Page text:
Do corporations rule Australia?

Trust in Australian democracy has more than halved over the last decade, from 86% in 2007 to 41% in 2018. Part of this erosion of trust stems from a strong belief that big business has too much power.

Community concerns have sparked calls for a federal anti-corruption body and political donations reform. People are concerned that politicians are privileging the concerns of their allies in big business over the community or the public good.

In her latest book, Corporate Power in Australia – Do the 1% Rule?, Dr Lindy Edwards discusses the evidence for these public fears, looking at mining companies and the mining tax; the banks and the financial advice scandals; Telstra and the NBN; News Ltd and media reform; Coles and Woolies versus the farmers; and attempts by government to reform contract laws and laws on the abuse of market power. Importantly, her book explores if the major corporates are disproportionately winning in our political debates? And if so, why?

Although Federal Labor, and more broadly, the union movement, took the ‘corporate power’ narrative to the 2019 election, there have been other voices echoing the sentiment of too much corporate control. For example, Allan Fels, the Howard-era head of the Australian Competition and Consumer Commission (ACCC), has also argued that the policy process is being ‘captured by vested interests like never before’.

Dr Edwards agrees with the now well documented assessment that economic power has become much more concentrated over the last 30 years. For example, the ACCC reports that the ASX top 100 companies’ share of GDP has increased from 27% in 1993 to 47% in 2015. Even amongst the top 100 companies, wealth is heavily concentrated at the top. Wesfarmers income was almost $67 billion in 2018, while few companies outside the top 20 made it over the $10 billion threshold.

In addition to the growing concentration of economic power, Dr Edwards also notes that corporations have also ‘professionalised’ their approach to political lobbying, which has now become a recognised career with an estimated 5,000 professional lobbyists operating in Canberra.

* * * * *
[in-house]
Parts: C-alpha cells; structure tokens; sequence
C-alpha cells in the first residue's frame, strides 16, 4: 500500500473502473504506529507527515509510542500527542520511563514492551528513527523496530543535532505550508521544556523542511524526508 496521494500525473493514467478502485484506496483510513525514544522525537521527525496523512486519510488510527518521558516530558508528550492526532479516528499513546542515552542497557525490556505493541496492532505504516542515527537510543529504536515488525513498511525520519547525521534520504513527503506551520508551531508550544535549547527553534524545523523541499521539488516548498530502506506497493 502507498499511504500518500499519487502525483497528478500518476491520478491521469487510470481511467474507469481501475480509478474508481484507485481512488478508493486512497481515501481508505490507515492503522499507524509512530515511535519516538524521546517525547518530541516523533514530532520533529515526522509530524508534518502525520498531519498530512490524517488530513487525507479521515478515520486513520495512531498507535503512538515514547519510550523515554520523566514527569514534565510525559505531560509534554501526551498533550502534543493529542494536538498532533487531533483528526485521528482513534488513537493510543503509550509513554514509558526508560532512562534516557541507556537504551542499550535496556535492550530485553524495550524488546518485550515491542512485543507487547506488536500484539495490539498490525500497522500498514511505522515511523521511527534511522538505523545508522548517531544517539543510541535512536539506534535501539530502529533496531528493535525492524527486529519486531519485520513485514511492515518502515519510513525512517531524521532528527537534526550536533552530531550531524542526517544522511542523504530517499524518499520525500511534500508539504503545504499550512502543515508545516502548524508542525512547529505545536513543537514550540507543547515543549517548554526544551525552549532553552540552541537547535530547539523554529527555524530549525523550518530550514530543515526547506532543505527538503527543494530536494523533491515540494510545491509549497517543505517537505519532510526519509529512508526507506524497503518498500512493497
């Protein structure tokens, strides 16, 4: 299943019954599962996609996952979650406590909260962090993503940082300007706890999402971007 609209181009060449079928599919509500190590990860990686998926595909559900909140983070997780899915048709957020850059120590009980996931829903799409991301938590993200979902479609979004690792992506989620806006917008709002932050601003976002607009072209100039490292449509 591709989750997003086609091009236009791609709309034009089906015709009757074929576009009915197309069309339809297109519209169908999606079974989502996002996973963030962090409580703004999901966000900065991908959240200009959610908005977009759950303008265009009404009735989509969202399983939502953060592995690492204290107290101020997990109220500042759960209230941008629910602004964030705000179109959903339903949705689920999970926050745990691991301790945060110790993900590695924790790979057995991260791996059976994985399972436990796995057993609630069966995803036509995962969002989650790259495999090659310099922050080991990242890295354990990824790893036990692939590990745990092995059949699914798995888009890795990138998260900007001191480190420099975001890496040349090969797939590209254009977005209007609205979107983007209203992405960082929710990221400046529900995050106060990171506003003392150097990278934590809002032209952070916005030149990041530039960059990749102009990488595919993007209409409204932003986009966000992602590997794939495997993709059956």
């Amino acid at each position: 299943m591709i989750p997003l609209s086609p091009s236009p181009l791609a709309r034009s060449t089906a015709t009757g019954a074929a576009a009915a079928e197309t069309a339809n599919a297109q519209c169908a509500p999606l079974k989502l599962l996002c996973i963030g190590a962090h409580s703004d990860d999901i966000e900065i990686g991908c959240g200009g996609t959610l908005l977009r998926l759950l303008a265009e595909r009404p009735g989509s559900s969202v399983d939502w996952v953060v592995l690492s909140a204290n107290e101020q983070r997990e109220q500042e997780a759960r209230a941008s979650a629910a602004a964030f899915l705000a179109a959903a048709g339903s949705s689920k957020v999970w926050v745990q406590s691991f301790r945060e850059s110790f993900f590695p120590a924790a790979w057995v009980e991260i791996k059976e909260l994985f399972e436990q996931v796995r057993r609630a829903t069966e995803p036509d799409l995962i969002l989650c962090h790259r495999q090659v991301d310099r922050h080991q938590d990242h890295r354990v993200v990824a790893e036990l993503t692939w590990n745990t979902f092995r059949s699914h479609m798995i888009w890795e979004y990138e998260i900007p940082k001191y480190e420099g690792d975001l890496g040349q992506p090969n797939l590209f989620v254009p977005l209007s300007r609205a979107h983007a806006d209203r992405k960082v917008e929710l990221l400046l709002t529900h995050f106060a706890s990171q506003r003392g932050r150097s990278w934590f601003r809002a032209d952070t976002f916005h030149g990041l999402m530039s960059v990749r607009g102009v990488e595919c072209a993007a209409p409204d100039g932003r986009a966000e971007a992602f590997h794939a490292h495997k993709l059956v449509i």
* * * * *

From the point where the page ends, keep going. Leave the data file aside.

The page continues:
As mentioned, Dr Edwards explores a number of policy clashes that clearly demonstrate the over-reach of corporate Australia. She claims that in most cases each business sector is controlled by between one and four big companies that dominate supply chains made up of tens of thousands of people. These corporations are focused on redistributing wealth along their supply chains and into their own hands. In each of her case studies, the corporations were battling with government over laws that shape where profits sit in the supply chain. Indeed, she describes the struggle over these types of laws as one of ‘the most critical battles of the modern age’. In fact, the wealth of the 1% has grown disproportionately over the last 30 years due to the powerful scraping of wealth out of chains in this way.

Following on from the discussion of her case studies that back her claim of disproportionate corporate power in the political process, it is not surprising that one of her key solutions is political donation reform. There has been a growing call for corporate money to be removed from the political process, even before Clive Palmer spent $60m on the 2019 federal election. If anything, the 2019 result underscored the need to urgently reform how our elections are funded and how our political parties access and spend those funds.

If anything, this book is a timely reminder that our democracy has become more of an auction thats eschews transparency and balanced political discourse. A citizenry concerned about the state of its democracy and the way decisions are made need to be armed with the arguments presented in this book and demand change from our elected representatives.

Dr Lindy Edwards’ Corporate Power in Australia: Do The 1% Rule? is available from Monash University Press.

Dr Edwards is a political scientist at the University of New South Wales. She is also the author of How to Argue with an Economist: Re-opening Political Debate in Australia from Cambridge Uni Press.

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